An increasing number of people are investing in solar energy. More and more homes are having solar panels, or solar tiles, installed on their roofs. Of course, with such installations, the topic of planning permission and building regulations often comes to the surface. There is a lot of uncertainty with regards to whether or not you need planning permission, especially with numerous internet sites claiming different facts. However, on this page, we lay out exactly what you need to do, the planning you need, and the regulations you need to follow in order to have solar panels (or tiles) installed.
In April 2008, changes to legislation were made. This deemed that the installation of solar panels became a permitted development. As a result of this, planning permission is no longer required for solar panels unless the building is listed or located in a conservation area.
However, living in a conservation area does not, in itself, prevent you from carrying out the installation. There are a large number of formally approved solar panel installations in conservation areas, including on roofs that face the road.
What you need to do is speak to your local council and let them know about your decision to install. Unless there is a valid reason to state otherwise, permission for the installation should be granted. In some conservation areas (such as historical ones), it may be requested that you use solar roof tiles instead of panels.
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In addition to the official regulation that surrounds PV installation, it is essential to consider some of the practicalities that come with having solar panels fitted. The orientation of the proposed installation site is a crucial part because solar systems are most efficient when they are fitted to a roof that faces south at an angle of 32 degrees. You will also need around 10 to 25 square metres of roof space available. The shape of the roof is not important.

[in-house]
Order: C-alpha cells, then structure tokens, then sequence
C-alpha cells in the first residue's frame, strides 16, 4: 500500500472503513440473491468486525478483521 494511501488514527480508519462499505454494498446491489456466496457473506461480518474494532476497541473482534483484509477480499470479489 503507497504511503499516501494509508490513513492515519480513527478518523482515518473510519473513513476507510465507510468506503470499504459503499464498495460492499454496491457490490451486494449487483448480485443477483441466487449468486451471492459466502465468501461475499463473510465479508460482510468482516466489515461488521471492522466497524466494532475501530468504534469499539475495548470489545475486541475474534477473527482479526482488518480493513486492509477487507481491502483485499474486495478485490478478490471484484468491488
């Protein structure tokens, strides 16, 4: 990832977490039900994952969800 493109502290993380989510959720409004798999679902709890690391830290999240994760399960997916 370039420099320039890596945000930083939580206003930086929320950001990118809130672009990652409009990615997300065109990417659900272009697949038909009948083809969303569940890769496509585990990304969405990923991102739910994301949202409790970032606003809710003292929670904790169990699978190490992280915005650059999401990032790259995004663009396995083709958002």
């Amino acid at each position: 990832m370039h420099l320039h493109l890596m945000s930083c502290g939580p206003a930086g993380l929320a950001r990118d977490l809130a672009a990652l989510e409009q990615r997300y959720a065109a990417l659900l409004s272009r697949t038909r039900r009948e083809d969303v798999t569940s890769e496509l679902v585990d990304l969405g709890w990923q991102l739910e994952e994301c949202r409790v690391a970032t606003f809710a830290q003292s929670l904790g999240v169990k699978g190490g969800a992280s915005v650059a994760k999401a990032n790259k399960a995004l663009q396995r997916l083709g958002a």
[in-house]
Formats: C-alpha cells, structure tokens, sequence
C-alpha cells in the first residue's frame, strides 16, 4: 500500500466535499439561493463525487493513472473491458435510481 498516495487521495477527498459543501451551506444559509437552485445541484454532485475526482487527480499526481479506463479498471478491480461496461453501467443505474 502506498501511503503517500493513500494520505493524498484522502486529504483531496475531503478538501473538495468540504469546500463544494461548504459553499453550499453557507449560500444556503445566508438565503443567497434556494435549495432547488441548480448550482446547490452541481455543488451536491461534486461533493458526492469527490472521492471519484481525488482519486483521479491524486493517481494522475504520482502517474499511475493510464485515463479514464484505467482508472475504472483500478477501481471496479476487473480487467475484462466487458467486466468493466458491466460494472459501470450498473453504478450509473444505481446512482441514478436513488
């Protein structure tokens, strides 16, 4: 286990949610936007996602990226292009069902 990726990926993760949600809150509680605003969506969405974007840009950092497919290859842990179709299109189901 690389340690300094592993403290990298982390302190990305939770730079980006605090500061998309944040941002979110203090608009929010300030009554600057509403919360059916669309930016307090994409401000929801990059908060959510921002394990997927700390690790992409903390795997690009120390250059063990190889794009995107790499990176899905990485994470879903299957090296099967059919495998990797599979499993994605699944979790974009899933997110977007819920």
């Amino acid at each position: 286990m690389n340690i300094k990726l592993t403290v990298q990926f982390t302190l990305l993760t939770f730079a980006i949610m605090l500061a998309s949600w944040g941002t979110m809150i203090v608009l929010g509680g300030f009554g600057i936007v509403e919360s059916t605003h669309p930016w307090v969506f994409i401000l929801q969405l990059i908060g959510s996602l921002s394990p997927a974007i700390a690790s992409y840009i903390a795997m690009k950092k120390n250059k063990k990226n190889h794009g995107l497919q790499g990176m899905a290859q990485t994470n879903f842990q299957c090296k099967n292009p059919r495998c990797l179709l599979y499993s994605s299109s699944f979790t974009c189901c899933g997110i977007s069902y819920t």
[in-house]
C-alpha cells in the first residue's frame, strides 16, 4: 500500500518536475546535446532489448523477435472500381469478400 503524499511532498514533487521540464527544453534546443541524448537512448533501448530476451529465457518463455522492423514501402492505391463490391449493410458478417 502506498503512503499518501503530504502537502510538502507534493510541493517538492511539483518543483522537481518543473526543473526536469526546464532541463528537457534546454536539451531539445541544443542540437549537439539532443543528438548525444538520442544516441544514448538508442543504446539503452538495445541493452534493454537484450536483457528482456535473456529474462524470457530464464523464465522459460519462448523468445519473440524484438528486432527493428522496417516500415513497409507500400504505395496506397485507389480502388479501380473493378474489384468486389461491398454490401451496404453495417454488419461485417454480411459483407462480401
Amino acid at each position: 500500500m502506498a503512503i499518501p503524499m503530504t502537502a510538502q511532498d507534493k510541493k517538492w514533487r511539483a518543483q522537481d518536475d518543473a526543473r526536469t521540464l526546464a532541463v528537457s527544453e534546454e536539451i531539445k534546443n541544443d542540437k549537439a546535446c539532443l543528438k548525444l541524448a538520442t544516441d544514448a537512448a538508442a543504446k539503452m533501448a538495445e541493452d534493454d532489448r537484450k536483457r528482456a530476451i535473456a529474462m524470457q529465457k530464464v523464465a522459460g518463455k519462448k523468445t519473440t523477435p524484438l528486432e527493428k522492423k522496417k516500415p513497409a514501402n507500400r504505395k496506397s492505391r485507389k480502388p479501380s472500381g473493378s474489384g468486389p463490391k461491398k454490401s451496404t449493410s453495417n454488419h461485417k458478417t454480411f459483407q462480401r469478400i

If there is any shade over the solar panels, this can have a large effect on the overall efficiency of the system. As a result, it is important to clear the installation area of any overhanging branches, and to ensure the panels are not fitted in the shadow of a chimney or aerial.
In the vast majority of cases, installing solar PV will not require any form of planning permissions. This is because solar panels are (as mentioned earlier) permitted developments (or PD) under the relevant legislation. If you wish to avoid the need for planning permission, the panels must:
- Not be installed above the highest point of the property (not including chimneys)
- Be fitted in a way that least affects the external appearance of the property and the surrounding area
- Not protrude more than 200mm from the surface of your roof
An inspector from your local Building Control Office may decide to visit your property before the installation begins. This is standard procedure. In addition to this, if you stop using your panels for the generation of electricity, they need to be removed as soon as possible.
It is true that the majority of solar PV installations will be classed as a PD. However, there are instances where you will need to seek planning permission from your local authority. This is the case if your solar panels:
- Do not meet the PD requirements set out in the above section
- Are set to be installed on a listed building
- Are set to be installed on a world heritage site
- Are standalone, and you plan to install multiple units (the first standalone unit is a PD)
If you live in Scotland, there are a few additional rules that require planning permission. If the solar panels are going to be installed on the exterior walls of a block of flats, or if any of the panels will end up sitting within one metre of the edge of a flat roof. You can find out more information by contacting your local planning office.
Regardless of whether or not planning permission is required for the installation of your solar panels, the installation itself is still subject to standard building regulations. You will need to check that your roof is capable of supporting the additional weight that comes with the solar panels. You will also be required to carry out any potential alterations to make it safe. All other standard health and safety measures must be adhered to, and you may have to prove to your local planning office that your property fully complies with these specific requirements.
The best way for you to avoid any problems with building regulations is to use an MCS certified installer for the fitting of your solar panels. You can find a full list of them on the MCS website.
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